Ron Davies was a genius of rhyme and melody. He has been described by his peers as the "quintessential poet” and the "songwriter's writer." John Hadley (a music professor at the University of Oklahoma) was quoted as saying, “I separate the world into two kinds of people, the ones that get Ron Davies and the ones that don’t.”
Born in Shreveport, Louisiana (the oldest son of country singer Tex Dickerson), Ron was influenced by songwriters like Hank Williams, but he also loved the music of Blind Lemon Jefferson and classical guitarist Andrés Segovia. Ron spent his early years living in the South, until his parents separated, and he moved with his two siblings to Washington State. Ron's last name was changed when his mother remarried, and he was adopted by his kind and loving stepfather, Darby Davies, who bought him his first guitar. Ron’s songs often reflect his love of the Pacific Northwest, and yet a longing to get “Back To The South.”
By the time Ron was seventeen, he had written an album’s worth of stellar songs for a Seattle based band called The Wailers, along with a regional hit single entitled "It's You Alone." Ron's unique style of singing and writing (referred to by Joan Baez as a cross between Bob Dylan and John Lennon) caught the attention of A&M record executives in California. Ron was signed to a recording contract in 1968 and released his first solo album, which he called "Silent Song Through The Land," featuring nine of his original compositions including the blues standard "It Ain't Easy." As a side note, the angelic harmony vocals on this album were sung by Ron’s beautiful young wife, Vicki Lynn Davies, who was his singing partner from 1962 to 1974, as well as the mother of his two daughters.
Ron’s career received a major boost in 1970 when Three Dog Night recorded “It Ain’t Easy” and made it the title of their album. Although often miscredited to Ray Davies from The Kinks (Ron displayed his wry sense of humor when he asked his publisher to take some of The Kinks out of his copyright), “It Ain’t Easy” gained international fame when a British artist by the name of David Bowie recorded it on his RCA album "The Rise and Fall of Ziggy Stardust and The Spiders From Mars."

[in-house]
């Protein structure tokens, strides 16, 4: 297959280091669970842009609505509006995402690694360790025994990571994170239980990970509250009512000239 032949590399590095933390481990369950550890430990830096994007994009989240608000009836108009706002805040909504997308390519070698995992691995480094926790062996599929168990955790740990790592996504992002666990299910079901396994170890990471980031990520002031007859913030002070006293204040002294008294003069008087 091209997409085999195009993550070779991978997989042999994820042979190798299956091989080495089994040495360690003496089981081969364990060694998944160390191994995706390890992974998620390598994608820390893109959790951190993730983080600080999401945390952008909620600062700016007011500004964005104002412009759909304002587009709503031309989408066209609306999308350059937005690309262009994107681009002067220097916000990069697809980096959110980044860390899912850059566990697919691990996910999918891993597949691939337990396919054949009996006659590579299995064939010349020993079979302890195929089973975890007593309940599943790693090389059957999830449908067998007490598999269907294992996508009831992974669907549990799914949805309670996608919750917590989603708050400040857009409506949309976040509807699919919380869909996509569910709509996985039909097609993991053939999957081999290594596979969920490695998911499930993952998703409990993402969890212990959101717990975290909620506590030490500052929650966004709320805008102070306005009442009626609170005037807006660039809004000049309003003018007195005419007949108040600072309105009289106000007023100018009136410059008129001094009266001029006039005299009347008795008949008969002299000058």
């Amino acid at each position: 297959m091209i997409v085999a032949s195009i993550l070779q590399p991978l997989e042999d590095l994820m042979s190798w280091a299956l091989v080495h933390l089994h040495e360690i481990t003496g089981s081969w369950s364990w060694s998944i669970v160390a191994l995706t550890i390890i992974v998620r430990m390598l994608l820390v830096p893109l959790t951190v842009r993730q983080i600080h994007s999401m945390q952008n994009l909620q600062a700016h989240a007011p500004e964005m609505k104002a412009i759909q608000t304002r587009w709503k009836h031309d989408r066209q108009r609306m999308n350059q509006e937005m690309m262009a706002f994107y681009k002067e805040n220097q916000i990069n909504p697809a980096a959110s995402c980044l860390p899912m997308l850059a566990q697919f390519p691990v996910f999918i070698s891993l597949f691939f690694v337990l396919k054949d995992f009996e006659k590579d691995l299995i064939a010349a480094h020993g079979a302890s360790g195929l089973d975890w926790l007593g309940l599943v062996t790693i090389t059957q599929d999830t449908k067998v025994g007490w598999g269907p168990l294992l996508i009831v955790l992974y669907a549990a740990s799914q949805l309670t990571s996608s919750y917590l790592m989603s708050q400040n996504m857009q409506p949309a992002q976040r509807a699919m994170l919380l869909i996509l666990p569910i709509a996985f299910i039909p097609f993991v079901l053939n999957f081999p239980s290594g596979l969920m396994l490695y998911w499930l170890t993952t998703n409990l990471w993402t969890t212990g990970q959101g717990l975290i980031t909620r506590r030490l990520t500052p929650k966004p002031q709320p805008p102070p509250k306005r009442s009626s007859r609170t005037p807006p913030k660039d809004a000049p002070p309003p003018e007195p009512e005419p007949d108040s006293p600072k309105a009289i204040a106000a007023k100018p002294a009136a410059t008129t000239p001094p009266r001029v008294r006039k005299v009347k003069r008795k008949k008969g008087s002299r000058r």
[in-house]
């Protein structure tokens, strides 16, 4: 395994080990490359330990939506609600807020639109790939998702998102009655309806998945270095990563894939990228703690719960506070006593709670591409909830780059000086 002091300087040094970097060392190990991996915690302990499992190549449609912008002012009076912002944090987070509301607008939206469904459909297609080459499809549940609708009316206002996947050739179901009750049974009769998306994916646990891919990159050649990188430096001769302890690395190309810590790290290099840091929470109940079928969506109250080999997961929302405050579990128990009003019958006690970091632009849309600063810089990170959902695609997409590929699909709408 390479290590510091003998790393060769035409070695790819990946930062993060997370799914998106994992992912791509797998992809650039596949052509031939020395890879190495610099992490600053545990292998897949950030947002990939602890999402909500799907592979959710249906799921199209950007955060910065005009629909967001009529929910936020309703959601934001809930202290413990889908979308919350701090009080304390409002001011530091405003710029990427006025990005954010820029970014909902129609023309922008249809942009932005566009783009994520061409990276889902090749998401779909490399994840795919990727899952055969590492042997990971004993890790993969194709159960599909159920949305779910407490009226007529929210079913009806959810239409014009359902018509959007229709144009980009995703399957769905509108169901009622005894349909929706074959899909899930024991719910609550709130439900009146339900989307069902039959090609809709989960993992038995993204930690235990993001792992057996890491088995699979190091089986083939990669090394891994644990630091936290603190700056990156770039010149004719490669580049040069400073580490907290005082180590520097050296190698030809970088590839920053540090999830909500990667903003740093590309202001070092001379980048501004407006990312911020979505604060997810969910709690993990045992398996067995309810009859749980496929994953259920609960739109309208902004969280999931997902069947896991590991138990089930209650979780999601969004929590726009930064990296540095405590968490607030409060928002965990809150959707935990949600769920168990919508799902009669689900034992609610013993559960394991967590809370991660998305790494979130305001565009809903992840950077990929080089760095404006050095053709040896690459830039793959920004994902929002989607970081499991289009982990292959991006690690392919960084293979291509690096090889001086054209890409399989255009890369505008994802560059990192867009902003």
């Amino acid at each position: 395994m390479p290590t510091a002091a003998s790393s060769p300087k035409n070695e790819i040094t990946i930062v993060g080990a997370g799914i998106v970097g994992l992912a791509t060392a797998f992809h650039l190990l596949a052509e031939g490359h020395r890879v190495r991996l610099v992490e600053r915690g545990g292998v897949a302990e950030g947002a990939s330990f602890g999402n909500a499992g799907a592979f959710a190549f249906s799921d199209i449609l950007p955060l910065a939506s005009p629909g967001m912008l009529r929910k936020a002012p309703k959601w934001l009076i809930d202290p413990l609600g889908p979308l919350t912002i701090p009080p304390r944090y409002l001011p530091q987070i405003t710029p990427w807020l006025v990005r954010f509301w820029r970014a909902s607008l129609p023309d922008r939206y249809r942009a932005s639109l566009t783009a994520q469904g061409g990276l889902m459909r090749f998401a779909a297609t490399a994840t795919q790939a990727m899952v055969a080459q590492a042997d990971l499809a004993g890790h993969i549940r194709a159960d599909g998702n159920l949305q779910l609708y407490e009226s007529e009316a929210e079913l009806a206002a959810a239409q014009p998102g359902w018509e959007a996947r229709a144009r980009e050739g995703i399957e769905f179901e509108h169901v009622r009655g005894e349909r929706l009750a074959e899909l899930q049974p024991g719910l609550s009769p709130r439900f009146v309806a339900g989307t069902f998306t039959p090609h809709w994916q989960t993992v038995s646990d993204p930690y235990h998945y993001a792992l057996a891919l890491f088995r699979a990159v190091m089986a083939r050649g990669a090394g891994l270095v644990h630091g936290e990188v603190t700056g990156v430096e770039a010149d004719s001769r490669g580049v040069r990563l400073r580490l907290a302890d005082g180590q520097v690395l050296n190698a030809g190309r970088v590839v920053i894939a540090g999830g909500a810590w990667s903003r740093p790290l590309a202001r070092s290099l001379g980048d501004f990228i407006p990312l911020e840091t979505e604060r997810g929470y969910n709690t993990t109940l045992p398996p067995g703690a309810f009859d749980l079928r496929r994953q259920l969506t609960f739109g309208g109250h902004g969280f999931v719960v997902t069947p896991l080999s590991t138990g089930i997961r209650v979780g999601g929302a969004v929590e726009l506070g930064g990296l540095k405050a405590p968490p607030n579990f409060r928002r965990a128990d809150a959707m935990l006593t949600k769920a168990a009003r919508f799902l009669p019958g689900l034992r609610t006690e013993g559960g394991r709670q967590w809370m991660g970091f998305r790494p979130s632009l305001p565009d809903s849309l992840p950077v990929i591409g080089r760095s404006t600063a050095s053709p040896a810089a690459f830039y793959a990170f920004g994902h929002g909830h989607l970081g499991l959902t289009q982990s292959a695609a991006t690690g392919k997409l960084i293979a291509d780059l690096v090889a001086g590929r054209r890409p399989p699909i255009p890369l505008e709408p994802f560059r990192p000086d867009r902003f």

It wasn’t long before Ron Davies’ songs were in demand and being recorded by such iconic artists as Long John Baldry, Dave Edmunds, Joe Cocker, Anne Murray, Dobie Gray, Bettye LaVette, Chris Smithers, Glenn Yarbrough, Merry Clayton, Mitch Ryder and Steppenwolf’s John Kay, to name a few. Australian born pop singer Helen Reddy recorded what would later become one of Ron’s signature songs entitled “Long Hard Climb” and made it the title of her 1973 platinum selling album. This song was also recorded by Maria Muldaur on her 1974 Reprice album "Midnight On The Oasis."
With his newfound success, A&M decided to team Ron up with Grammy award winning engineer, Tommy Vicarri, to co-produce his album, "UFO." Enlisting the help of musicians Billy Preston, Wilton Felder, Andy Newmark, and The Rolling Stones’ “Brown Sugar” girl Claudia Lennear, they created a critically acclaimed masterpiece that prompted Rock Magazine to declare Ron Davies “The Best New Songwriter of the Year.”
Ron moved to Nashville, Tennessee, in 1985 to write for Cedarwood Publishing and later on in his career for Warner/Chappell Music. His talents were quickly recognized when Jerry Jeff Walker recorded "The Man He Used To Be" and two of his songs appeared on the Grammy nominated Joan Baez album "Play Me Backwards." Ron Davies’ songs have also been recorded by Randy Travis, Nancy Griffith, Ricky Skaggs, Vince Gill and Gail Davies, The Nitty Gritty Dirt Band, Chris Scruggs, and Jack White & The Raconteurs.
Although not a professional actor, Ron Davies was cast as the lead character in the George Jones’ video, "old Hard Truth," in 1999. He toured Europe with his sister, country singer Gail Davies, in 2002 and also appeared with her at The Kerrville Folk Festival. Inspired by the reaction he received from the audience (Ron received a standing ovation at the end of his performance) Ron returned to Nashville to record an introspective album entitled "Where Does The Time Go." Sadly, this would be the last album Ron would record. He died of a heart attack on October 30, 2003, leaving behind an amazing legacy of more than 500 songs.
Unsung Hero – A Tribute To The Music of Ron Davies, features 22 of Ron’s finest compositions recorded by some of his favorite artists. This album is a must for any serious connoisseur of good music and poetry…